updated 26 Jan 2011, 13:28
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Sat, Dec 26, 2009
Mind Your Body, The Straits Times
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Want to have kids? Stop smoking

Macho, sexy - and with a cigarette dangling from the mouth. That is the Hollywood stereotype.

In Ian Fleming's James Bond novels, Bond could smoke up to 70 cigarettes a day and yet remain unflagging in bed.

The early Bond movies also kept up this image.

However, Dr Peter Lim, senior consultant urologist at Gleneagles Hospital, said smoking can cause male sexual problems like Erectile Dysfunction (ED) and infertility.

ED is the persistent inability to attain and maintain penile erection adequate for satisfactory sexual performance.

Smoking causes ED when it causes fatty deposits to build up in the arteries supplying blood to the penis.

This results in low penile blood pressure that decreases the flow of blood to the penis.

Further reduction in blood flow can also result from rapid contractions in the penile tissue that restrict arterial blood flow into the penis.

This is a direct result of nicotine stimulation in the brain.

Nicotine in the bloodstream also causes excessive outflow from veins in the penis and this reduces the duration of an erection.

There is more bad news. Men who smoke cigarettes have lower sperm count and motility.

There are also increased abnormalities in sperm shape and function.

Yet if a smoker chooses to stop smoking, sperm motility almost always improves, though the other effects will improve only if the arteries are not permanently hardened and damaged.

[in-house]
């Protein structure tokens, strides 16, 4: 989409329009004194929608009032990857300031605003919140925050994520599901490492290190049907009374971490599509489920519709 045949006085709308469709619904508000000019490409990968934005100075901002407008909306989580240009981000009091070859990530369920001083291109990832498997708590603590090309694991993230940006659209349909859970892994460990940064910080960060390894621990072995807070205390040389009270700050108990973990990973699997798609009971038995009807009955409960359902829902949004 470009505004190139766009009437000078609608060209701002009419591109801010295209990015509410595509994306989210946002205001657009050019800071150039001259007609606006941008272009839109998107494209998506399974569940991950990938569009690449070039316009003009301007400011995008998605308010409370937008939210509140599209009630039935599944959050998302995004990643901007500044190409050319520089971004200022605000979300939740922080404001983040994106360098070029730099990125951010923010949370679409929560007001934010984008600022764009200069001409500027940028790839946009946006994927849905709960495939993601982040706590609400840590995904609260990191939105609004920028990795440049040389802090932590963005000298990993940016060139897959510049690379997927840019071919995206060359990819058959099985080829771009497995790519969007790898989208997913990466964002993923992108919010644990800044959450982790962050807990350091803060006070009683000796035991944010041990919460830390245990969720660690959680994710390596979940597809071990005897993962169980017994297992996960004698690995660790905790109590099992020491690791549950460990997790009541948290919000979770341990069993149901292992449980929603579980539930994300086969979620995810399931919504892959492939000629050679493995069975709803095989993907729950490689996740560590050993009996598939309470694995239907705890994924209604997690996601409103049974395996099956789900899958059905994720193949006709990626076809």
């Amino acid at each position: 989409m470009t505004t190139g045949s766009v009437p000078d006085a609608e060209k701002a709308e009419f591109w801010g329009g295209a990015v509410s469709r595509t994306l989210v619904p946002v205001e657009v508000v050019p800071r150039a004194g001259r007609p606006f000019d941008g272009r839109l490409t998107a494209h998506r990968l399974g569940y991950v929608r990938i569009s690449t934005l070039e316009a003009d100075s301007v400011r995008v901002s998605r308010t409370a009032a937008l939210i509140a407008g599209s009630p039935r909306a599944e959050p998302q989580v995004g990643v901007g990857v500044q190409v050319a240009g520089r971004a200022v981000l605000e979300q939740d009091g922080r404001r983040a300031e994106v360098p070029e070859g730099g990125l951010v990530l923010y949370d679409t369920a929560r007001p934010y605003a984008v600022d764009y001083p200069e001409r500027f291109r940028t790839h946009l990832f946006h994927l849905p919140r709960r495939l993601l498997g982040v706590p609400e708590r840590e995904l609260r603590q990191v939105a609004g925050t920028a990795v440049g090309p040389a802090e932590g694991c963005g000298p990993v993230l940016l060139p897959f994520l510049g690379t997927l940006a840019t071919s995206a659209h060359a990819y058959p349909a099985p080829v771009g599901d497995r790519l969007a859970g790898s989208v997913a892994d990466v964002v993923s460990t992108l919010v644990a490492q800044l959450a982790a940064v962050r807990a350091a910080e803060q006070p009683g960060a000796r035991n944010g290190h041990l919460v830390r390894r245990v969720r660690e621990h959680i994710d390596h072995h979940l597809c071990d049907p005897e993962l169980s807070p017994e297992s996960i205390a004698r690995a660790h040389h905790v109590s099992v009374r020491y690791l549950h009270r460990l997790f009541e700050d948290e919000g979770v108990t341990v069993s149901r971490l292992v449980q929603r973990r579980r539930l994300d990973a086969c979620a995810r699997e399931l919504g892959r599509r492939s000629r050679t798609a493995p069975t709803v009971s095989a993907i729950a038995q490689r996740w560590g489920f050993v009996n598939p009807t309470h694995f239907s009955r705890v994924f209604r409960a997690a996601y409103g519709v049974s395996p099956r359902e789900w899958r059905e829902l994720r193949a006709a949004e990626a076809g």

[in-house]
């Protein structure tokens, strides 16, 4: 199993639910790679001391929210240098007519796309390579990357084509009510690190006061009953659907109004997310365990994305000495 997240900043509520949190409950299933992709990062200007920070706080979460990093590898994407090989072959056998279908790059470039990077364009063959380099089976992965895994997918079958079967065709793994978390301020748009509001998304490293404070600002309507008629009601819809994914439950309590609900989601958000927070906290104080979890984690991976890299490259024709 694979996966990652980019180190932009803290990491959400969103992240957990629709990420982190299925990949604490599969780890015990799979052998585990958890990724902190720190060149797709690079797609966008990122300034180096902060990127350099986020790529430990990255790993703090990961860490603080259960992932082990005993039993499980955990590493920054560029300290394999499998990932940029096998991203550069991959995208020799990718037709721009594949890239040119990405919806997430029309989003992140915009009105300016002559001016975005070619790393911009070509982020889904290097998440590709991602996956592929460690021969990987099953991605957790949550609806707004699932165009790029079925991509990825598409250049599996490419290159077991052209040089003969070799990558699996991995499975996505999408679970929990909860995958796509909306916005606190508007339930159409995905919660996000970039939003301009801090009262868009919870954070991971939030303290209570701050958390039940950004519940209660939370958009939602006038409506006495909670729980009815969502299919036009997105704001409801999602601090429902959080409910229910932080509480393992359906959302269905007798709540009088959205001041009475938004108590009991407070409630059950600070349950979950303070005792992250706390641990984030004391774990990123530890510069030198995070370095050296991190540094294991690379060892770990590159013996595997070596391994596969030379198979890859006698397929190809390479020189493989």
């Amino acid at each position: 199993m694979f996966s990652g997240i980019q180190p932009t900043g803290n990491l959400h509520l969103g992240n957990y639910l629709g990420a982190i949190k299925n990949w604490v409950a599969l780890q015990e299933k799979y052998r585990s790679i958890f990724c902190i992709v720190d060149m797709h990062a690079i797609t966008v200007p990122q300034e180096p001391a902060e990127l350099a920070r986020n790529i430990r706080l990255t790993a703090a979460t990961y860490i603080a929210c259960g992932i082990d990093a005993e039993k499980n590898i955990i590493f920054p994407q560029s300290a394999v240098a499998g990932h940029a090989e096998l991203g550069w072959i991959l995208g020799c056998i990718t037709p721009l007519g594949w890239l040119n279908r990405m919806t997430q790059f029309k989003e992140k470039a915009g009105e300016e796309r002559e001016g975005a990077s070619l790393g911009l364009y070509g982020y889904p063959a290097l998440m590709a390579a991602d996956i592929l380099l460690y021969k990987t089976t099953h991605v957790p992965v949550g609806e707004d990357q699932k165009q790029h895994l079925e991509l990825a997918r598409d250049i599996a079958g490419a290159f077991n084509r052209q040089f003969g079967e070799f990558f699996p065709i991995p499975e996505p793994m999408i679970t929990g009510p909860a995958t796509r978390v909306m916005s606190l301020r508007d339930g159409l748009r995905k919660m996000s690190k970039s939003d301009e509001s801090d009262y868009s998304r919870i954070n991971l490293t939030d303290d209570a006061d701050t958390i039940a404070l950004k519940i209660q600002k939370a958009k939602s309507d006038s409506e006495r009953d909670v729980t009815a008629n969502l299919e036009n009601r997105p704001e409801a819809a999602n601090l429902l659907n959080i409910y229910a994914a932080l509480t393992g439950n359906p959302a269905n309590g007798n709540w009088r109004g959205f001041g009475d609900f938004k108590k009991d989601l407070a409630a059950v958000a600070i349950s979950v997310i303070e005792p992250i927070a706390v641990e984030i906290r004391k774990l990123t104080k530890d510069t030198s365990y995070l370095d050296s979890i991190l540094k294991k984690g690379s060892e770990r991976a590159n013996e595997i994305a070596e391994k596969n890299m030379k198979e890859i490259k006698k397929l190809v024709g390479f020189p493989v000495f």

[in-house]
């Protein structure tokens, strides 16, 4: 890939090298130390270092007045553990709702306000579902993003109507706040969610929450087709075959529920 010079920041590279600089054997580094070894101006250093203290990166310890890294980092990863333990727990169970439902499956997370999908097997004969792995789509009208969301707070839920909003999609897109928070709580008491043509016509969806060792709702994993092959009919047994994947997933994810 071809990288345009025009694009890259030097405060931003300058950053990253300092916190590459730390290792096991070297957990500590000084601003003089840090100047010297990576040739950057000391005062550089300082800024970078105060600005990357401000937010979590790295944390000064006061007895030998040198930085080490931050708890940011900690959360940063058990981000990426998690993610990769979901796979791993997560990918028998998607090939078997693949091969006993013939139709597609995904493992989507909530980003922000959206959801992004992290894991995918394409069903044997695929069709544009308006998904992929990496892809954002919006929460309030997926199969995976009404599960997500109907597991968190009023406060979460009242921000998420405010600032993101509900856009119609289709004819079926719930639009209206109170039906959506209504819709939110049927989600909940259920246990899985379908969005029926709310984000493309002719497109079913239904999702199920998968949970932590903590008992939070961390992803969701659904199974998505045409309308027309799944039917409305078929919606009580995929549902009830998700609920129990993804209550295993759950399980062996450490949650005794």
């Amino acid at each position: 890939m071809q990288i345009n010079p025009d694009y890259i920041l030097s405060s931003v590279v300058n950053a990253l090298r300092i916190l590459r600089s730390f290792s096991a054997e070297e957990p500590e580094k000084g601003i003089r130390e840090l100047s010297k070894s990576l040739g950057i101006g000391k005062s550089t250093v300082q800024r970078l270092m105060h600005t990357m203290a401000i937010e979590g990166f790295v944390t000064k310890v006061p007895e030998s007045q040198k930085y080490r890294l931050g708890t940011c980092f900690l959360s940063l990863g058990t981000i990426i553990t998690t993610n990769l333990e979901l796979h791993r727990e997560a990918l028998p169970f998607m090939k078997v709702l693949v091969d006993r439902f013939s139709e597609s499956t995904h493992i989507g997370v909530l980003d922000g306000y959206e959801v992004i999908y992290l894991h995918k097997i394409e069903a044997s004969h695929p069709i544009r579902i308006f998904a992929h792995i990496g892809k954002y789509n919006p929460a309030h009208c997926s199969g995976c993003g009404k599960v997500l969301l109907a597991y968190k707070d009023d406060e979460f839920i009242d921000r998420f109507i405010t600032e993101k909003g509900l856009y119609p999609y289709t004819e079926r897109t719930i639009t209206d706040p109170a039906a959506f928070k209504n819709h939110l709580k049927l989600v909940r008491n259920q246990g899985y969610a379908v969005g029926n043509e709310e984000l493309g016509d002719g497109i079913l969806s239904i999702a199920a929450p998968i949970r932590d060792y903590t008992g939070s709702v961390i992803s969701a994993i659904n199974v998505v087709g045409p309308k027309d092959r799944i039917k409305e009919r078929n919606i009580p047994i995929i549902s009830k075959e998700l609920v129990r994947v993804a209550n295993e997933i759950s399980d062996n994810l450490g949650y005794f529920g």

Dr Lim noted that smoking causes infertility within months and ED within four to five years.

Women not spared

Women smokers are not spared either.

They have decreased egg counts and are more likely to have painful and irregular menstruation.

They have an increased risk of early menopause and are four times more likely to suffer from cervical cancer.

Should female smokers become pregnant, they also face an increased risk of miscarriages and are twice as likely to have an ectopic pregnancy.

An ectopic pregnancy is when the fertilised egg grows outside the uterus.

Smoking is also responsible for 15 per cent of premature births.

There is help in Singapore if you want to quit.

You can call the QuitLine on 1800-438-2000, where professional advisers will guide you.

Alternatively, you can join the smoking cessation sessions offered at polyclinics and hospitals.

This article was first published in Mind Your Body, The Straits Times.

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